Not every assignment makes sense for every kid. For example, not all kids can tolerate writing or typing. Explaining things in essay format isn’t ideal for every child either.
There are tons of other ways to show what they know with quick swaps. Try these:
- Record video or audio instead of written responses
- Draw pictures and scan them to send a PDFs
- Listen to audiobooks instead of silent reading
The sky is kind of the limit, within reason, when asking to make an assignment swap like this. It’s smart because your child is still showing the same skills, just in a different way.
Get help navigating IEPs and 504 Plans – book a session with Meg today!
6. Virtual Therapy Sessions for Kids
Full disclosure: not all therapies will be a good fit for this type of session. Mostly it’s because, frankly, you do need to be in-person for some things to be effective.
And sometimes you’ll get a “No” on this ask, but I’ll tell you how to pivot in just a sec.
Some services that might actually be ideal for include:
- Academic support
- Speech-Language Therapy
- Social Skills
For kids who are working on less hands-on skills, having a virtual check-in can be great!
7. Virtual Therapy Sessions for Parents
Truth time (again): not all therapies or services are ideal for kids to receive virtually. However, parents CAN often benefit from having touch-ins to learn ways to keep supporting kids even during distance learning.
From ABA to Speech to OT or PT, practically every therapy is a good fit for parents to have available virtually. You can meet with the therapist via video conferencing. Once you’re connected, the therapist or service provider can give you actionable advice to do at home.
That way you can keep up with the skills they’ve been learning at school. Now you’re not going to be doing anything “new” in these therapies – either in sessions for kids or parents. But having support like this can help prevent some of the regression that comes with a major change in learning routines and extended time away from school.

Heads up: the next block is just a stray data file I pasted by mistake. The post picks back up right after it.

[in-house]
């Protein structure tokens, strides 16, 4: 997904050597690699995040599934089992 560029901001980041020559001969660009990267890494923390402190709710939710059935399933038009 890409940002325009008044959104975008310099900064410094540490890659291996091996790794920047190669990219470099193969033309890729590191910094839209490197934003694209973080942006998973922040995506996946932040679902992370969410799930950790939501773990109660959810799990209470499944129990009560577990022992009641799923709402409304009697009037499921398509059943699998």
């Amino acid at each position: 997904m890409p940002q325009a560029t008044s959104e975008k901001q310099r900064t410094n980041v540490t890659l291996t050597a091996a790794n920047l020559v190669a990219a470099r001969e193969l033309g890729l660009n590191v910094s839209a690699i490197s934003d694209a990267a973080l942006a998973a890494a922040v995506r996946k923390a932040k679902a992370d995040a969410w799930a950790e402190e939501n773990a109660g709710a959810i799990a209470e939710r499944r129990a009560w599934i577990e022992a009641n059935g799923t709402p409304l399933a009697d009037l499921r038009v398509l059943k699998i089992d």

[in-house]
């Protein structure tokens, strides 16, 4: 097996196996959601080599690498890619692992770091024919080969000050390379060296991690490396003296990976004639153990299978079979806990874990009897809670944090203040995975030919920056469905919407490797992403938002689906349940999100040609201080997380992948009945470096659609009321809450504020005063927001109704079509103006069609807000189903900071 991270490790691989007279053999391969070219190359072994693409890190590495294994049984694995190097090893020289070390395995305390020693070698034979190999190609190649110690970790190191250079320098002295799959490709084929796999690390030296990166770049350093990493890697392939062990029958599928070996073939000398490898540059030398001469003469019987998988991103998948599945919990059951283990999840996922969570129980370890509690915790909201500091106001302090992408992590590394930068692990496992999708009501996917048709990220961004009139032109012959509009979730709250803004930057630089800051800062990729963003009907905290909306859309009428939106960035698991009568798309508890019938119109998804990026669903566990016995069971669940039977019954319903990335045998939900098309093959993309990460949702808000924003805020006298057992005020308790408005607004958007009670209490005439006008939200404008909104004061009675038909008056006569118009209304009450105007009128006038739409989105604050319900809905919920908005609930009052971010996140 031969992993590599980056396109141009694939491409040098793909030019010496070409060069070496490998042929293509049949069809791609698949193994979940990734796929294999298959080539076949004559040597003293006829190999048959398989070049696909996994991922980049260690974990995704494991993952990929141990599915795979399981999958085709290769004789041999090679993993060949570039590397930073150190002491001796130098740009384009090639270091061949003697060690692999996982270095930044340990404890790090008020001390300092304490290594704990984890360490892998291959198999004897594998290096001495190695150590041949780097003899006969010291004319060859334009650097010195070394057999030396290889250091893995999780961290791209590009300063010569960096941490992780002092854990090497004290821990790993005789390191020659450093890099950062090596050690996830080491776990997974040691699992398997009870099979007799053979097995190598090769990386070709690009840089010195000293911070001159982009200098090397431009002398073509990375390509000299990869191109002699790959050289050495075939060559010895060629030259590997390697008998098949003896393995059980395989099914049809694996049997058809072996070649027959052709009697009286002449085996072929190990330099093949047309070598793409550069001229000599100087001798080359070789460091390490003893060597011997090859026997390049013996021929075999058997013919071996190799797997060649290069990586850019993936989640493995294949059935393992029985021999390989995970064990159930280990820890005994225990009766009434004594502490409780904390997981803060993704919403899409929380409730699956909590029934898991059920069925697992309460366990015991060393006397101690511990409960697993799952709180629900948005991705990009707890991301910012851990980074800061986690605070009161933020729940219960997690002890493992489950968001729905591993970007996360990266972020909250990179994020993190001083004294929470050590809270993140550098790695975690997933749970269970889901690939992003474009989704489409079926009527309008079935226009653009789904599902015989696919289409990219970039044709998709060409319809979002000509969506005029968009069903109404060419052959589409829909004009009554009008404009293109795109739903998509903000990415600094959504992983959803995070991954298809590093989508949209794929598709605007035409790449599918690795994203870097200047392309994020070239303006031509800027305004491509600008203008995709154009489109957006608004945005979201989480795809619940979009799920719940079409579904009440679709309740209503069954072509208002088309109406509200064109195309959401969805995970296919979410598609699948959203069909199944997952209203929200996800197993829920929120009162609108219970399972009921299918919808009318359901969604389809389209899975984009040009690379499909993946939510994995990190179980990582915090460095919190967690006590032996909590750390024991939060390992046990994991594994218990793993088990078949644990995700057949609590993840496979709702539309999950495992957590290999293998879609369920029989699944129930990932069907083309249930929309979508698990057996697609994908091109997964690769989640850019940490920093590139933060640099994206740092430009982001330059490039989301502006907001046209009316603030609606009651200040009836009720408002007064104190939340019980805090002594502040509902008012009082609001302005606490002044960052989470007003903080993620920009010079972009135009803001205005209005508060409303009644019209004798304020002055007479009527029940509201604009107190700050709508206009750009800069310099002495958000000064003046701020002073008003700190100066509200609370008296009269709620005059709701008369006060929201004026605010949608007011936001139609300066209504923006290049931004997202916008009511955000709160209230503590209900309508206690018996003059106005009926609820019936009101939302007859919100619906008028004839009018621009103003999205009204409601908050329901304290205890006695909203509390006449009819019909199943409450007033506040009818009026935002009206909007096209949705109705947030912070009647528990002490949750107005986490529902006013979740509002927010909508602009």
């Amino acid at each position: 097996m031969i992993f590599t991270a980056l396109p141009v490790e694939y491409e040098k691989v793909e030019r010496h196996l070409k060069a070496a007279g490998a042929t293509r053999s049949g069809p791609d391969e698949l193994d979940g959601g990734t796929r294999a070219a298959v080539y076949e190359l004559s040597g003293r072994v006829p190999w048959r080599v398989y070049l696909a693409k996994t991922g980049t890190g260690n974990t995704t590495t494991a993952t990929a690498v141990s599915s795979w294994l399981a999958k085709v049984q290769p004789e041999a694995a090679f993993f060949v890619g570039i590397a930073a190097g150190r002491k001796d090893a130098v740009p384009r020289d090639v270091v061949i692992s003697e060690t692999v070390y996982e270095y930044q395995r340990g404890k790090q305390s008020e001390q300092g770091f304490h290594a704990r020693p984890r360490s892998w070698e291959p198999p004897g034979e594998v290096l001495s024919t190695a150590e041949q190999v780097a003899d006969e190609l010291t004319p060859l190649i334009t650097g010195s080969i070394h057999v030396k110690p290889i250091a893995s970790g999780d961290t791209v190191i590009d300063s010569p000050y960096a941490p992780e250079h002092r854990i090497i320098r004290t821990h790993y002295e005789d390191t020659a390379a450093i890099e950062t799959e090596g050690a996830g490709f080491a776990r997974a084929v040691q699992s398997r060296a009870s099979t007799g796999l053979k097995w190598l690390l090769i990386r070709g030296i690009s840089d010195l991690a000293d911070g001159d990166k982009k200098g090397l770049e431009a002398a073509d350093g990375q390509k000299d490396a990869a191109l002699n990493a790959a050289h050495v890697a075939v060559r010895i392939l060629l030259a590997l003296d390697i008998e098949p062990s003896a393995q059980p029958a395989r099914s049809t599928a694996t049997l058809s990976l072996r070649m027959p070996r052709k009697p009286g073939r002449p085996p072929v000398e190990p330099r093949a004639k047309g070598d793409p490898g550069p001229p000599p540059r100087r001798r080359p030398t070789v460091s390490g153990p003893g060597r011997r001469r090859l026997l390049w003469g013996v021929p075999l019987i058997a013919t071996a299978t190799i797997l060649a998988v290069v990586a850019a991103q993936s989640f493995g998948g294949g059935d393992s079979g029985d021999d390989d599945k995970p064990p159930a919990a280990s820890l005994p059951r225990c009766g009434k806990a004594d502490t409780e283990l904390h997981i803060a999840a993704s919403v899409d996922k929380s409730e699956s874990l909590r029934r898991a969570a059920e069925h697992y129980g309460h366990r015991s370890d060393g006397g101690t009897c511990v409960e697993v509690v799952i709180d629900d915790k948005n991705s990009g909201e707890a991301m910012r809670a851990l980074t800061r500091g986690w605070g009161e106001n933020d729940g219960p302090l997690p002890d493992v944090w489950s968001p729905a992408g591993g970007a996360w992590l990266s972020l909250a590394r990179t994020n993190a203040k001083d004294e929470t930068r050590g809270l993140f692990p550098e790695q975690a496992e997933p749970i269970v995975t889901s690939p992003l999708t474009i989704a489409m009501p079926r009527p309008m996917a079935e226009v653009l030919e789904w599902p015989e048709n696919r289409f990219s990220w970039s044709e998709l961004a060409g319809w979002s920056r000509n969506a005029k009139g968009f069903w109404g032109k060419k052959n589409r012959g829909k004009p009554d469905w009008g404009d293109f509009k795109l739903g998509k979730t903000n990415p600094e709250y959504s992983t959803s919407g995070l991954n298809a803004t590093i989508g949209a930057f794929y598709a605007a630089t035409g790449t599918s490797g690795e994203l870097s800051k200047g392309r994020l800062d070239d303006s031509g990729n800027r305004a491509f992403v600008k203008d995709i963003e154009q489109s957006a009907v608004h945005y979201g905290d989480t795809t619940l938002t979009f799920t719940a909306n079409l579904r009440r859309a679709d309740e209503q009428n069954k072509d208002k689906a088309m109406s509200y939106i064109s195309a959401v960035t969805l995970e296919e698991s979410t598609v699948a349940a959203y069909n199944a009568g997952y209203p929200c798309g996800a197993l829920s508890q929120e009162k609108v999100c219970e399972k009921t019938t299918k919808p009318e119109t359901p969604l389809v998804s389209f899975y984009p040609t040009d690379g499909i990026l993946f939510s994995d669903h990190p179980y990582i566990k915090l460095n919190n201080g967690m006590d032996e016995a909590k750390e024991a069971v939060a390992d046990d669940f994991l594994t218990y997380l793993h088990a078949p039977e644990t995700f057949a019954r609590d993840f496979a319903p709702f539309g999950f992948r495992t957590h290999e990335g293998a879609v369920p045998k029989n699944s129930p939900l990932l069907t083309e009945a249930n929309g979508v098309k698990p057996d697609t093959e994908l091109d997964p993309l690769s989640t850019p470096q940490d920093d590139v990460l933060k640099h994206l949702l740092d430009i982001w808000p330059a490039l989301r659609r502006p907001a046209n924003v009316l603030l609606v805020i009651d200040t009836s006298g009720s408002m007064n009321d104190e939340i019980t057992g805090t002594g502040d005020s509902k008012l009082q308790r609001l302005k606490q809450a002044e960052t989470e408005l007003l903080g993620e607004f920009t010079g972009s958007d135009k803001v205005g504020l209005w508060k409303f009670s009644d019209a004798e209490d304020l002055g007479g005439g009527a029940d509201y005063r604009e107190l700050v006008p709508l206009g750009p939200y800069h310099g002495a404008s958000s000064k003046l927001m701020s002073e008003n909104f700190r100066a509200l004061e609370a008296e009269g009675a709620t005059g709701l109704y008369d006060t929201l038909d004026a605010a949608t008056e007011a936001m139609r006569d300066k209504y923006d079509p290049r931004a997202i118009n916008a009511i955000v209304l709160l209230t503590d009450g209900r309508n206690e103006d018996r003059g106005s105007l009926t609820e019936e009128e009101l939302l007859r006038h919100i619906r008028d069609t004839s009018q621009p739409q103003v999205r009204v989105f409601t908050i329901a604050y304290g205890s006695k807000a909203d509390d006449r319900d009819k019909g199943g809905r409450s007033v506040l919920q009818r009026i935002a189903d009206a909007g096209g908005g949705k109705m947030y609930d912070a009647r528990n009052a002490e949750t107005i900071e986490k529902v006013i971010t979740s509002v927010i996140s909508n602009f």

8. Extra Time with the Teacher – Virtually
Not everything is going to easily understood via hands-off distance learning. Having time during the week for your child to connect via video chat, 1:1 with the classroom teacher or another adult involved in their education, is critical.
This gives your child a chance to ask questions about assignments and content or skills. Plus, if you listen in on the sessions (which you 100% should!) you might also snag some sweet teaching support tips!
It’s one of the easy accommodation asks because it just makes sense. Plus, it’s not a huge time commitment for anyone during the week. Just have 1-2 video chats for about 15-30 minutes weekly – easy peasy.
9. Resources for Reteaching at Home
In the classroom, the teacher has tons of resources to help cement concepts or share the skill in a different way. They can (and will) do the groundwork themselves by reteaching everything until the student understands. Or the teacher might turn to their favorite online resources.
Ask the teacher to share his or her favorite places to get that extra educational content. Ideal ways to share are right in the lesson assignment or in a spreadsheet, broken down by subject area or even by unit and chapter.
Having a full breakdown of this information will help you to cut to the chase and avoid spending hours looking for ways to teach the topic(s) yourself. Plus, having a trusted online “teacher” can totally come through in a pinch – like when math concepts are just outside of your own confidence zone or you’re just not sure if your Spanish translation skills are on par.
Check out these online learning websites we love!